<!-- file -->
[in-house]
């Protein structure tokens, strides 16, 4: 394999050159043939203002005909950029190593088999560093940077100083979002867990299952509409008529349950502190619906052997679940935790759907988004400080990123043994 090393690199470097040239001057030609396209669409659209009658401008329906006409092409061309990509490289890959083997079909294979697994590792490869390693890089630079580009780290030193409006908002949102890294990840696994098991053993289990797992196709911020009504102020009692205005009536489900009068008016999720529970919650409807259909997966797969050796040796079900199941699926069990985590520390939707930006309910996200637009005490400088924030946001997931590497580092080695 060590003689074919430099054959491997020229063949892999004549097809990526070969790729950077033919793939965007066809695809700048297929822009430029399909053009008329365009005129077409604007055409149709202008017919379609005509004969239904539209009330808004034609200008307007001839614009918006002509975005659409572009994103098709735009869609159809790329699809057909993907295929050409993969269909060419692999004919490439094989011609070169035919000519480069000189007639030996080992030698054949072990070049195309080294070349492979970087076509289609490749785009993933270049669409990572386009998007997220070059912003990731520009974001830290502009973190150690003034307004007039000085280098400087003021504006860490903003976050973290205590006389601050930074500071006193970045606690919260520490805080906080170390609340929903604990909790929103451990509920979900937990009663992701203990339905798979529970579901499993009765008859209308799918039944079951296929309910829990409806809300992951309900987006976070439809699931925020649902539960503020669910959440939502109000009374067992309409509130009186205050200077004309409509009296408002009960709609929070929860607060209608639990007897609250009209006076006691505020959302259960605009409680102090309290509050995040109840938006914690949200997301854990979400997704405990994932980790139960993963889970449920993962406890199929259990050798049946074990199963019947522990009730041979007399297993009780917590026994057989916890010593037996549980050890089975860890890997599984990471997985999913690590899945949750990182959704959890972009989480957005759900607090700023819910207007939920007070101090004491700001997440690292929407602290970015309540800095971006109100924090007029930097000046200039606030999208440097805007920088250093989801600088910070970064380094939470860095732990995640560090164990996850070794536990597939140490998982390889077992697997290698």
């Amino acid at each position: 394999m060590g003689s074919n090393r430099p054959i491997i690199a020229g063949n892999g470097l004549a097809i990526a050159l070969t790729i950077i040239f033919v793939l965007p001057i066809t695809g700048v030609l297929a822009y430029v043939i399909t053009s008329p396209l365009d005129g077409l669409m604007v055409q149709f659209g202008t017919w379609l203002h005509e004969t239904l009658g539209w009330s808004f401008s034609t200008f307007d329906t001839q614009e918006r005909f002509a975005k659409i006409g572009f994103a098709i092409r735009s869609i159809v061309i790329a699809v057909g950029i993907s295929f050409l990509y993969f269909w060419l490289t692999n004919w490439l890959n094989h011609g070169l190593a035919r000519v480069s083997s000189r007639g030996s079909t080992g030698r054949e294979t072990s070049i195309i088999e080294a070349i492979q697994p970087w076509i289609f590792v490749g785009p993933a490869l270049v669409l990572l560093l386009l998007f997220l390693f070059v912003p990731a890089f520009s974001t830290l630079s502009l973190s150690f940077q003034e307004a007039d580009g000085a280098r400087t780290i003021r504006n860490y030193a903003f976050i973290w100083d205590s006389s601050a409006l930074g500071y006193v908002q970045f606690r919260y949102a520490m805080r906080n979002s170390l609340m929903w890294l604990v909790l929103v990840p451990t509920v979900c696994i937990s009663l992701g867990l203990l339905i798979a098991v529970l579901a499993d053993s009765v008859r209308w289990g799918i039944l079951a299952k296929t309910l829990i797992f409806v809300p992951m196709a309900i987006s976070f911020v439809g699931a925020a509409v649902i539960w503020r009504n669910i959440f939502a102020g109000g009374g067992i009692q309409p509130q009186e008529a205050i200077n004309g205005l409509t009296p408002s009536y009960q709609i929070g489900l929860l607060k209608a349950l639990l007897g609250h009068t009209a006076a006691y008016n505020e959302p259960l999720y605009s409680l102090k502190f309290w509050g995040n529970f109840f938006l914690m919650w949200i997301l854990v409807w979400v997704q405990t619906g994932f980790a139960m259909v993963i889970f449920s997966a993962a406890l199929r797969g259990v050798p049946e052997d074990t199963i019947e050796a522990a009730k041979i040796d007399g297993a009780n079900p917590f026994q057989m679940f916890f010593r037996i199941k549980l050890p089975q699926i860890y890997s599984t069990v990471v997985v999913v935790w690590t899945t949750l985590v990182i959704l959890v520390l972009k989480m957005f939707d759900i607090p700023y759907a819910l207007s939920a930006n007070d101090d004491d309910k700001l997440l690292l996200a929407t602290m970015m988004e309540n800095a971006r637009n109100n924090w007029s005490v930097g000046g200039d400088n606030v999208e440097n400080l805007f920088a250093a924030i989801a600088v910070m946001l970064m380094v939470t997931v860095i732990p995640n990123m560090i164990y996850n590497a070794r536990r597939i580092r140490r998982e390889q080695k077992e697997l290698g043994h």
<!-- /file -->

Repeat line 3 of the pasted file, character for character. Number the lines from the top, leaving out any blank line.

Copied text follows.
């Amino acid at each position: 394999m060590g003689s074919n090393r430099p054959i491997i690199a020229g063949n892999g470097l004549a097809i990526a050159l070969t790729i950077i040239f033919v793939l965007p001057i066809t695809g700048v030609l297929a822009y430029v043939i399909t053009s008329p396209l365009d005129g077409l669409m604007v055409q149709f659209g202008t017919w379609l203002h005509e004969t239904l009658g539209w009330s808004f401008s034609t200008f307007d329906t001839q614009e918006r005909f002509a975005k659409i006409g572009f994103a098709i092409r735009s869609i159809v061309i790329a699809v057909g950029i993907s295929f050409l990509y993969f269909w060419l490289t692999n004919w490439l890959n094989h011609g070169l190593a035919r000519v480069s083997s000189r007639g030996s079909t080992g030698r054949e294979t072990s070049i195309i088999e080294a070349i492979q697994p970087w076509i289609f590792v490749g785009p993933a490869l270049v669409l990572l560093l386009l998007f997220l390693f070059v912003p990731a890089f520009s974001t830290l630079s502009l973190s150690f940077q003034e307004a007039d580009g000085a280098r400087t780290i003021r504006n860490y030193a903003f976050i973290w100083d205590s006389s601050a409006l930074g500071y006193v908002q970045f606690r919260y949102a520490m805080r906080n979002s170390l609340m929903w890294l604990v909790l929103v990840p451990t509920v979900c696994i937990s009663l992701g867990l203990l339905i798979a098991v529970l579901a499993d053993s009765v008859r209308w289990g799918i039944l079951a299952k296929t309910l829990i797992f409806v809300p992951m196709a309900i987006s976070f911020v439809g699931a925020a509409v649902i539960w503020r009504n669910i959440f939502a102020g109000g009374g067992i009692q309409p509130q009186e008529a205050i200077n004309g205005l409509t009296p408002s009536y009960q709609i929070g489900l929860l607060k209608a349950l639990l007897g609250h009068t009209a006076a006691y008016n505020e959302p259960l999720y605009s409680l102090k502190f309290w509050g995040n529970f109840f938006l914690m919650w949200i997301l854990v409807w979400v997704q405990t619906g994932f980790a139960m259909v993963i889970f449920s997966a993962a406890l199929r797969g259990v050798p049946e052997d074990t199963i019947e050796a522990a009730k041979i040796d007399g297993a009780n079900p917590f026994q057989m679940f916890f010593r037996i199941k549980l050890p089975q699926i860890y890997s599984t069990v990471v997985v999913v935790w690590t899945t949750l985590v990182i959704l959890v520390l972009k989480m957005f939707d759900i607090p700023y759907a819910l207007s939920a930006n007070d101090d004491d309910k700001l997440l690292l996200a929407t602290m970015m988004e309540n800095a971006r637009n109100n924090w007029s005490v930097g000046g200039d400088n606030v999208e440097n400080l805007f920088a250093a924030i989801a600088v910070m946001l970064m380094v939470t997931v860095i732990p995640n990123m560090i164990y996850n590497a070794r536990r597939i580092r140490r998982e390889q080695k077992e697997l290698g043994h």